5.7. OAS/RNase L System

The oligoadenylate synthase (OAS) family of proteins includes OAS1, OAS2, and OAS3, which produce 2′–5′-linked oligoadenylates upon the detection of cytosolic dsRNA. Subsequently, the 2′–5′-linked oligoadenylates act as second messengers and activate latent ribonuclease (RNAase L) to degrade cellular and viral RNA, whose remnants are then sensed by RLRs [186,187,188]. OAS polymorphisms have been seen in patients with severe COVID-19 disease [189,190,191]. An OAS-1 polymorphism was also associated with severe cases of SARS-CoV-1 [192].

5.8. BST2

Tetherin is a lipid raft-associated protein that is also known as CD317 and is encoded by the bone marrow stromal antigen 2 gene (BST2). Tetherin/BST2 is a dimer with a single alpha helix transmembrane domain and a glycosyl phosphatidyl inositol (GPI) that anchors it to lipid rafts in the cell membrane. By tethering mature virions to the surface of infected cells, BST2 prevents the spread of a wide variety of enveloped viruses, including mouse mammary tumor virus, HIV, simian immunodeficiency virus (SIV), feline immunodeficiency virus, LASV, and MARV to neighboring cells [193]. BST-2 was shown to restrict SARS-CoV-2 VLP release from infected 293T cells; however, the S protein can also co-localize with BST-2 to promote its lysosomal degradation [194,195]. Utilizing infectious cDNA clones icSARS-CoV and icSARS-ORF7abΔCoV—which lacks the ORF7ab protein—it was shown that BST-2 restriction of SARS-CoV infection is highly dependent on N-linked glycosylation of the BST2 extracellular domain. ORF7a can bind directly to the extracellular domain of BST-2 to block its glycosylation [196], and therefore BST2 could inhibit infection by icSARS-ORF7abΔCoV more efficiently than by icSARS-CoV. The transmembrane domain of BST2 is another target for viruses, as a mutant BST2 lacking the transmembrane domain could bypass the countermeasures of SARS-CoV-2 and impair its infection [197].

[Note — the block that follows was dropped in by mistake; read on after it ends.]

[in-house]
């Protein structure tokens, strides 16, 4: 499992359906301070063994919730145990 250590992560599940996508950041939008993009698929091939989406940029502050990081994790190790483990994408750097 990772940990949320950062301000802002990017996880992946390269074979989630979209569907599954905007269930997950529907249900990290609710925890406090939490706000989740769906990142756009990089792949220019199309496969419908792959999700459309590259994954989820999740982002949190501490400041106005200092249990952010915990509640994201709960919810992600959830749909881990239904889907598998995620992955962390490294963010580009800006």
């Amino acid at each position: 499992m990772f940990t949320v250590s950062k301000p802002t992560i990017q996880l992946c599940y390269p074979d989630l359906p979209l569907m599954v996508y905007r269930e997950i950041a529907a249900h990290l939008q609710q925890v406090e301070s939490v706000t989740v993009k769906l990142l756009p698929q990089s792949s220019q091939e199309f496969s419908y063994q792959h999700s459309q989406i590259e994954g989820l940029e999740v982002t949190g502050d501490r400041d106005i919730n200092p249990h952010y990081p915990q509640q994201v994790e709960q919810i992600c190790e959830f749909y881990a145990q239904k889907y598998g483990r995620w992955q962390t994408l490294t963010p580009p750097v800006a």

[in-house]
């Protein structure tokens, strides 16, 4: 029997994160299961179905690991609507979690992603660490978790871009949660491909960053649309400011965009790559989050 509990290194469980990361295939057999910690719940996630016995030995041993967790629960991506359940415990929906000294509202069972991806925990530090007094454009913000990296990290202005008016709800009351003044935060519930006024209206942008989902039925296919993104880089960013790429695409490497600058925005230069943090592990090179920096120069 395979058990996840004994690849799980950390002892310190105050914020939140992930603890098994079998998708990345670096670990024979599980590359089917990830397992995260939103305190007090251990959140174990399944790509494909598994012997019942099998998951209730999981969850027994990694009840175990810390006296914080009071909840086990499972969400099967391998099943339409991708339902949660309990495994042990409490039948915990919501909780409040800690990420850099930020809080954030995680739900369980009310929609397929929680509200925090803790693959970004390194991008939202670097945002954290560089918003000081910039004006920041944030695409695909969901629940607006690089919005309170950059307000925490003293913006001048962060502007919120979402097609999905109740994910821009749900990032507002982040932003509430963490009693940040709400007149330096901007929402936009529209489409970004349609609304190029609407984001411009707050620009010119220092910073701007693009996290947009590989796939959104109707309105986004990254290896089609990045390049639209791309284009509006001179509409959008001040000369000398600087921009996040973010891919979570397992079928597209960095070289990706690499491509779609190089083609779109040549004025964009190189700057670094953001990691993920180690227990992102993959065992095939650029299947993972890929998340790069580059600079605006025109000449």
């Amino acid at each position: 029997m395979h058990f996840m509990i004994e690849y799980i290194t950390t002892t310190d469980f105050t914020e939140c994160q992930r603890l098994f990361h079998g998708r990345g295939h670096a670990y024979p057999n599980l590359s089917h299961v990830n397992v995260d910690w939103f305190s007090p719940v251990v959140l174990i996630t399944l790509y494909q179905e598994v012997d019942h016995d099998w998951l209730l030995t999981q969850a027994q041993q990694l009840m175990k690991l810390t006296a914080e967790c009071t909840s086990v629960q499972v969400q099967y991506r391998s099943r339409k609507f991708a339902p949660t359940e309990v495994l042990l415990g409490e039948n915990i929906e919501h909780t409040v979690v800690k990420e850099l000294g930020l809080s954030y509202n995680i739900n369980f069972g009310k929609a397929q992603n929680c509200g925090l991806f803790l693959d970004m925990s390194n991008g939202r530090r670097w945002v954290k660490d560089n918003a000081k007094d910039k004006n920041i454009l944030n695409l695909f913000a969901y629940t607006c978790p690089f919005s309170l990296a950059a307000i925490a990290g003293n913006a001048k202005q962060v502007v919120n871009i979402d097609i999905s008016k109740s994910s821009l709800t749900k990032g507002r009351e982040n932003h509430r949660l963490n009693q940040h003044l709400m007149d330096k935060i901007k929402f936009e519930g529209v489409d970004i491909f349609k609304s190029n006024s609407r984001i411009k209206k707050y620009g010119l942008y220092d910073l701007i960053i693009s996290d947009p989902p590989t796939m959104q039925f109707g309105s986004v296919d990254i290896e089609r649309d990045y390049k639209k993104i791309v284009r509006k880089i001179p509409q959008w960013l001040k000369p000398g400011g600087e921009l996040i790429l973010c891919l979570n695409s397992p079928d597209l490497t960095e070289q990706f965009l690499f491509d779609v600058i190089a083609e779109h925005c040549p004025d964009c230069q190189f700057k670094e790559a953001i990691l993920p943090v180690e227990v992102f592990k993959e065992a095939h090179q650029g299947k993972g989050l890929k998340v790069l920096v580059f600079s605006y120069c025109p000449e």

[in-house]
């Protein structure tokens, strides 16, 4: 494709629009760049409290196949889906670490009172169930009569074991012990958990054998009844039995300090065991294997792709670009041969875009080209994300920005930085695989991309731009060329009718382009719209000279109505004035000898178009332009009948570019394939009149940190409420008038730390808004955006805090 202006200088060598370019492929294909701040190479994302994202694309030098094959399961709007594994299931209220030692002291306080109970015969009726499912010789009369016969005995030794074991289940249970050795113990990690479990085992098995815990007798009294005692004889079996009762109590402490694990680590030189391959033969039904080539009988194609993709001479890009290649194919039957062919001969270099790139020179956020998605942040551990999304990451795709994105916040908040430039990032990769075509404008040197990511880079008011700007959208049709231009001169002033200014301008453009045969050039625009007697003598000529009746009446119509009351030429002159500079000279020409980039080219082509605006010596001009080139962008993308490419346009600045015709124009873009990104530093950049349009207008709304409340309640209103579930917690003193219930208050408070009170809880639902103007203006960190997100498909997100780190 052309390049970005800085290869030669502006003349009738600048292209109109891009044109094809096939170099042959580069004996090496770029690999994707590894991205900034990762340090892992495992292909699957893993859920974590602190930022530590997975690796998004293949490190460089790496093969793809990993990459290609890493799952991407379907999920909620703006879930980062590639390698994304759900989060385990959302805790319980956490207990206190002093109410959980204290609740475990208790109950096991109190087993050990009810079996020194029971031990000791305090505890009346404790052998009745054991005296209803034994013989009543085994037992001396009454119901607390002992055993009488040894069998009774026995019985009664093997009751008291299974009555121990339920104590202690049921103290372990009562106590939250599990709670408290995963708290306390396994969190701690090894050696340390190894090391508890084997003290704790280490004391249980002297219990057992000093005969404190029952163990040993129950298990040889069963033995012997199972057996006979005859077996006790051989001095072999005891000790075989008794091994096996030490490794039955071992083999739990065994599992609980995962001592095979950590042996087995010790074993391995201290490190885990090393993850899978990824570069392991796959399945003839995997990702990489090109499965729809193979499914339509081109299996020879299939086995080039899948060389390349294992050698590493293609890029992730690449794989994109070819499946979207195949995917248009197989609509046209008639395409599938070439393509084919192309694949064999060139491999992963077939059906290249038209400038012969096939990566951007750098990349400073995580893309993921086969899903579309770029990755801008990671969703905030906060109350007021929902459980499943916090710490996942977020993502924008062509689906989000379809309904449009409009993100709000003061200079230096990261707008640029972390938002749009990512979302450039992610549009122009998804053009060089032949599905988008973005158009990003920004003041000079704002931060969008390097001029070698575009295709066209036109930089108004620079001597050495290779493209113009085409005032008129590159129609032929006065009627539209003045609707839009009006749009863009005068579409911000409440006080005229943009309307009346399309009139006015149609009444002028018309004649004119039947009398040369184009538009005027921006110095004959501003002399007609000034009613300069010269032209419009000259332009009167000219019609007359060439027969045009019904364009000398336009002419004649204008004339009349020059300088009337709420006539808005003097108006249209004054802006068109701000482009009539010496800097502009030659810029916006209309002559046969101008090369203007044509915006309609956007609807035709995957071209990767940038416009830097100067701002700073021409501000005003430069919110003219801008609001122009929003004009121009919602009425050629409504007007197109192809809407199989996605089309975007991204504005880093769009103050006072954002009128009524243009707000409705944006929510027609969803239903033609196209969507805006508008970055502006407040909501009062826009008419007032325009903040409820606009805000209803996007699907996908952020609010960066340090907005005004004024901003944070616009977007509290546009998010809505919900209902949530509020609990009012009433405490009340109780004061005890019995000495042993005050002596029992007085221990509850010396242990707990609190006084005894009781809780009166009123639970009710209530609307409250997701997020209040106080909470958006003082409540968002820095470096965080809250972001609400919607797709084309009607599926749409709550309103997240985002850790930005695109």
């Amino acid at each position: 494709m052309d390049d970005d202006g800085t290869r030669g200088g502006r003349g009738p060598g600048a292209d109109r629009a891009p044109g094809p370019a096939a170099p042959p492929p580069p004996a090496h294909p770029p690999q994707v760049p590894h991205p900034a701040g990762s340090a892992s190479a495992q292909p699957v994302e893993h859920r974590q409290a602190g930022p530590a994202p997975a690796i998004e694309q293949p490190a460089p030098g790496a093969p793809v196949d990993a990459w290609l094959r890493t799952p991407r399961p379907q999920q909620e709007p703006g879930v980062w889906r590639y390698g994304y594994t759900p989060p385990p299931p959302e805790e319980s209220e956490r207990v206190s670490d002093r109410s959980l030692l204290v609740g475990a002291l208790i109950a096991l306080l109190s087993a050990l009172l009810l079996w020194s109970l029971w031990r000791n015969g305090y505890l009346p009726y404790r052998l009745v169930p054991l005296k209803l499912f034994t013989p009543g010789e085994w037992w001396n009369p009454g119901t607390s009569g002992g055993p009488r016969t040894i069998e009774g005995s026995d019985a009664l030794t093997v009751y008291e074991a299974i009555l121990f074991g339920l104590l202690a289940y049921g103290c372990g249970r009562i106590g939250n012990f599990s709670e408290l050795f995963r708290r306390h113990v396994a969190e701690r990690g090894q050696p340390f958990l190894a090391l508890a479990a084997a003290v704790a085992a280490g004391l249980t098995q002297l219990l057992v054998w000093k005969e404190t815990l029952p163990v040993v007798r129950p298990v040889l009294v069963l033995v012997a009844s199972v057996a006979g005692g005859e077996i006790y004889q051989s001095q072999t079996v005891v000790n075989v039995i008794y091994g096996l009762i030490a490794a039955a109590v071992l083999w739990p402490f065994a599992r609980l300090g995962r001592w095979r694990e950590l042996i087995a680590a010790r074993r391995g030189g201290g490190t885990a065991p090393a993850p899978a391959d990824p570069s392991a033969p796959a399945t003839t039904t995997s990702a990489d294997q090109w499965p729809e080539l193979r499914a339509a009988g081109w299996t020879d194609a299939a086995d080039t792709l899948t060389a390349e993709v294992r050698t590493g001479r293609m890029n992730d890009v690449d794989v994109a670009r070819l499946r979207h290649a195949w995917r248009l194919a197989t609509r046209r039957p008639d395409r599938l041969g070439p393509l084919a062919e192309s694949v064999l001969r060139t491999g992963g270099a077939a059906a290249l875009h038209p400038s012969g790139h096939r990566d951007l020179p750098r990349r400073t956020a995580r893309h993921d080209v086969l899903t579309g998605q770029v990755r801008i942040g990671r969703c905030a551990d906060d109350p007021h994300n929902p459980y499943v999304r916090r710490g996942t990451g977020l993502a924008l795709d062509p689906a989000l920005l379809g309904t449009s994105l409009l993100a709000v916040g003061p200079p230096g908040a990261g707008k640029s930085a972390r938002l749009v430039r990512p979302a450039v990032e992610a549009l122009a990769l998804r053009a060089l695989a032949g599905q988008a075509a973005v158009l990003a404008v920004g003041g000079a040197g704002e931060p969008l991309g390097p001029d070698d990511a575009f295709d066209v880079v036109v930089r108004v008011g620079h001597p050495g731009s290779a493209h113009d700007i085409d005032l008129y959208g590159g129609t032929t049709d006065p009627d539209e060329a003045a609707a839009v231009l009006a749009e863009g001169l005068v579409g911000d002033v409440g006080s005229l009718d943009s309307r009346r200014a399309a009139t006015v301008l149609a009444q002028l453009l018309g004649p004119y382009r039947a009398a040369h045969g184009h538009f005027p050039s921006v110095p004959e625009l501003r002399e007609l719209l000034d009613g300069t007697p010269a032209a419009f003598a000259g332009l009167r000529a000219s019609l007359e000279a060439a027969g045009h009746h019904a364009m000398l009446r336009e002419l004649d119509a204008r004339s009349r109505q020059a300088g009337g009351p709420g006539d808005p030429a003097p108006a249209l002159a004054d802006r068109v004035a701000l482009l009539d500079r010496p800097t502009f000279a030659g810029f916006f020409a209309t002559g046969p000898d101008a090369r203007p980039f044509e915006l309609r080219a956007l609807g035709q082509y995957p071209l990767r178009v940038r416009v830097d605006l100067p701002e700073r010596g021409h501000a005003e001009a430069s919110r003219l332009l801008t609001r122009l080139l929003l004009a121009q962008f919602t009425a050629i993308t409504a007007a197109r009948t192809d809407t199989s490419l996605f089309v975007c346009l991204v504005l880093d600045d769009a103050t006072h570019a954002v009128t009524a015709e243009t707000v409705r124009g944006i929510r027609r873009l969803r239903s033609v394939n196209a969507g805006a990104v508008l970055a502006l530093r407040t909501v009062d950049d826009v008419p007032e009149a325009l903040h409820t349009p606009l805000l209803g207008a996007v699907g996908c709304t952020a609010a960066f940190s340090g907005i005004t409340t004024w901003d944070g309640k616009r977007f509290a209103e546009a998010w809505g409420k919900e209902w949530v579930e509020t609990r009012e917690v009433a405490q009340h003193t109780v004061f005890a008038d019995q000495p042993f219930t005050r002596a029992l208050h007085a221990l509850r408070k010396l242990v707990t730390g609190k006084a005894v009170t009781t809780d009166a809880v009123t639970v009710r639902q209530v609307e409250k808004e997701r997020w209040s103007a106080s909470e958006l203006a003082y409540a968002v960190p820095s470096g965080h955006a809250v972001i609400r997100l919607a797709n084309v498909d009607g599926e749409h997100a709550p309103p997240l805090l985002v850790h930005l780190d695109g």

5.9. CH25H